The state got good news in August when financial experts projected nearly $1.4 billion in new money for the next budget year.

On Monday, lawmakers were informed there’s a cherry — or perhaps 28 million to 33 million of them — on top of that good fortune.

The state’s top taxation official and the lead economist for the Legislature told a panel of legislators state income is likely to exceed already robust expectations by at least $28 million, and maybe up to $33 million, for the fiscal year starting July 2022.

The money, generated in large part by oil and natural gas production revenue — which in turn bolsters income tax, rents and royalties — holds implications for public school finances, health care subsidies, public worker salaries, public safety and other public services.

“The good news is that we are tracking closer to the upside. … Employment, wages and salaries, those things are recovering,” Ismael Torres, chief economist for the Legislature’s budget and accountability office, told members of the Revenue Stabilization and Tax Revenue Committee.

A spokeswoman for Gov. Michelle Lujan Grisham wrote in an email her office is “encouraged” by the forecast.

Spokeswoman Nora Meyers Sackett noted the funds can be invested in “policies and programs that will benefit students, workers, families, businesses and communities large and small across the state.”

Committee members received the financial report that offered good news about two months before they are scheduled to convene in a regular legislative session focused on the state budget. A special session to address redistricting is expected to open in December.

Monday’s report cited encouraging data showing state oil production at an all time high of over 43 million barrels in August.



The report said the state’s economic recovery from the coronavirus pandemic was “strong” from June through August.

State income is expected to increase by 9 percent to $8.84 billion for the fiscal year starting July 1, 2022, up from $8.1 billion for the current fiscal year.

But not all of the news was positive. Taxation and Revenue Secretary Stephanie Schardin Clarke said the economic recovery has been limited for low income and less educated workers.

She emphasized the continued importance of financial safety net programs.

“Lower wage workers who probably had the least amount of saving going into the pandemic have still experienced about a 5 percent loss in wages,” she said.

Changes to the state tax code that favor low-income households are taking a bite out of the state general fund budget for the first time.

Early this year, lawmakers expanded the state’s working families tax credit and the low-income comprehensive tax rebate. Initial estimates showed the state would forgo about $74 million in annual income as a result.

And despite gains made in the employment sector, the report said it could take until late 2022 for the state’s unemployment rate — 6.9 percent in September — to fall below pre-pandemic levels. New Mexico lost about 104,000 jobs at the height of the pandemic, and it could take until 2026 to reach pre-pandemic job levels, the report says.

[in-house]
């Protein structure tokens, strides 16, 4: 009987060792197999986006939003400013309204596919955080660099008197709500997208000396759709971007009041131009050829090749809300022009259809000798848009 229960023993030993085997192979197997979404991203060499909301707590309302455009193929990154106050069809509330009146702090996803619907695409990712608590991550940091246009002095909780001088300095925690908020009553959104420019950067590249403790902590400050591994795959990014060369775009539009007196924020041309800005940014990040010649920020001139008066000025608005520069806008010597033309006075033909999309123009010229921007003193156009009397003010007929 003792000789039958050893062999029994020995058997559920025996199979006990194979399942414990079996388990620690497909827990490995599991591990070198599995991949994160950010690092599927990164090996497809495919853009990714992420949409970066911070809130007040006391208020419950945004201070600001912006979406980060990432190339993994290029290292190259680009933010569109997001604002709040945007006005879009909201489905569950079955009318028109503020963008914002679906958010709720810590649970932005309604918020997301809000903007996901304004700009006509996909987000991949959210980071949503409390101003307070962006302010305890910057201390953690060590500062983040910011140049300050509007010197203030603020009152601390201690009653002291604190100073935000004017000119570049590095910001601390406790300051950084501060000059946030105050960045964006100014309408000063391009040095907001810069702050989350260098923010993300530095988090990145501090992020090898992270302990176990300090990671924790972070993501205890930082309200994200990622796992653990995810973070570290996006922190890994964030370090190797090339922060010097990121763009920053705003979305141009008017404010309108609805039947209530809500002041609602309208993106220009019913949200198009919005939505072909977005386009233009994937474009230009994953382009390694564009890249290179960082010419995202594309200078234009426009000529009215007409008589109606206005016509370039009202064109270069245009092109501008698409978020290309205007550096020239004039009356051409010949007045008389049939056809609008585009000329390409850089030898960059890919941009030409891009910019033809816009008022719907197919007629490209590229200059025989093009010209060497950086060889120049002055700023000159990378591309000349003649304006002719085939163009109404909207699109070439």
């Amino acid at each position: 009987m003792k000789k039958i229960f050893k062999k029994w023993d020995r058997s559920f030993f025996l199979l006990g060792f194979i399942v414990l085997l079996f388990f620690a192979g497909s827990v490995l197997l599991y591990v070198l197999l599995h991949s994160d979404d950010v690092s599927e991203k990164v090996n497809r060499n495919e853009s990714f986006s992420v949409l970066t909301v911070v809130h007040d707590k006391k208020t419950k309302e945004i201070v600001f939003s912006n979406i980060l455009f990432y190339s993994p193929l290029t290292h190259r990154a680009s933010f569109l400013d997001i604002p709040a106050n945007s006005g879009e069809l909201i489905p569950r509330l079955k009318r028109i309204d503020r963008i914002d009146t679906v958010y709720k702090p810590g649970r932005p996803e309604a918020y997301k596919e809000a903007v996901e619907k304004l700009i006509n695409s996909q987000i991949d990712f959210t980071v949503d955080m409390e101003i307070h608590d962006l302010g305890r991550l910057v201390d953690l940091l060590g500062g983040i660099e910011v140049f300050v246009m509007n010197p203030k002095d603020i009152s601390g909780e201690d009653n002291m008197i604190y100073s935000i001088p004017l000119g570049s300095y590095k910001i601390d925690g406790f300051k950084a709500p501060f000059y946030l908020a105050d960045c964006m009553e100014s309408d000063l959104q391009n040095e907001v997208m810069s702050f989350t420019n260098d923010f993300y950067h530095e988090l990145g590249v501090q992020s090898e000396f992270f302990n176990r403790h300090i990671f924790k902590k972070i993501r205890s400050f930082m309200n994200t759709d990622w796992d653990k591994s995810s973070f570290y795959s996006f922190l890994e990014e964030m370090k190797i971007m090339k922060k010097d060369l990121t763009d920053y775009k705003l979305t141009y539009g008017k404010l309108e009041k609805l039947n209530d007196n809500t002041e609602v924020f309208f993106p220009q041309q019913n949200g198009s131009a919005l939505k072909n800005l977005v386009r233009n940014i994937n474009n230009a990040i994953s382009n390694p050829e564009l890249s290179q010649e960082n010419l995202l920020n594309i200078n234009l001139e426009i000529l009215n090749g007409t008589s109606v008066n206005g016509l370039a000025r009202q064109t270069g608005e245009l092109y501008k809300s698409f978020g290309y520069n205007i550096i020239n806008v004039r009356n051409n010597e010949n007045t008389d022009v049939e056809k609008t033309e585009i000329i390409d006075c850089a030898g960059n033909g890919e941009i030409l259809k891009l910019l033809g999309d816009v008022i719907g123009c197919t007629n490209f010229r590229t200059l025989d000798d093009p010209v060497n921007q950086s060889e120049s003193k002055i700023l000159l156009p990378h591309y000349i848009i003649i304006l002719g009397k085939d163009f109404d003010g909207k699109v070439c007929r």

The report cautions the recent uptick in COVID-19 cases, as well as the fact that the “labor market churn is intensifying,” among other factors, could negatively impact the potential growth.

The Associated Press contributed to this report.

General Assignment Reporter

Robert Nott has covered education and youth issues for the Santa Fe New Mexican. He is assigned to The New Mexican's city desk where he covers a general assignment beat.

(6) comments

Grace Trujillo

I say the extra money go to the people! With the pandemic disrupting our lives for years, EVERYTHING has gone up in pricing. EVERYTHING We need a stimulus to push our economy. People need money for food that don't qualify for assistance. Help us out!

Lynn Hansz

Robust growth from oil, gas production...you must be kidding. Not under Biden.

We were energy independent...now he has closed pipelines, begging OPEC to send their oil to us...and is releasing the Strategic Oil Reserve. Madness on steriods.

Richard Reinders

Does MLG have schizophrenia, when talking to the left she says banish oil from N.M. when talking to the oil industry they are all on her Holliday card list.

Mike Johnson

It's called cognitive dissonance.......[lol]

Mike Johnson

Excellent, thanks to the petroleum industry, which so many in the legislature and administration want to remove quickly, they have money to spend. The problem is, as Chris points out, corruption, waste, and typical NM bureaucracy will greatly diminish all that. And of course the eco-socialists will whine and moan about all the CO2 that increased production will add to the atmosphere, too bad......[beam]

Chris Mechels

Not to worry, our corruption will easily dispose of the surplus. An example is the LEDA Recovery Act, which amounts to pitching some $200 million out the window, in grants, and the grant applications are shielded from our eyes, because they won't allow IPRA requests. That's pure larceny folks; brought to you by MLG and her cronies at EDD and NMFA. So much for open government, theft has more priority.

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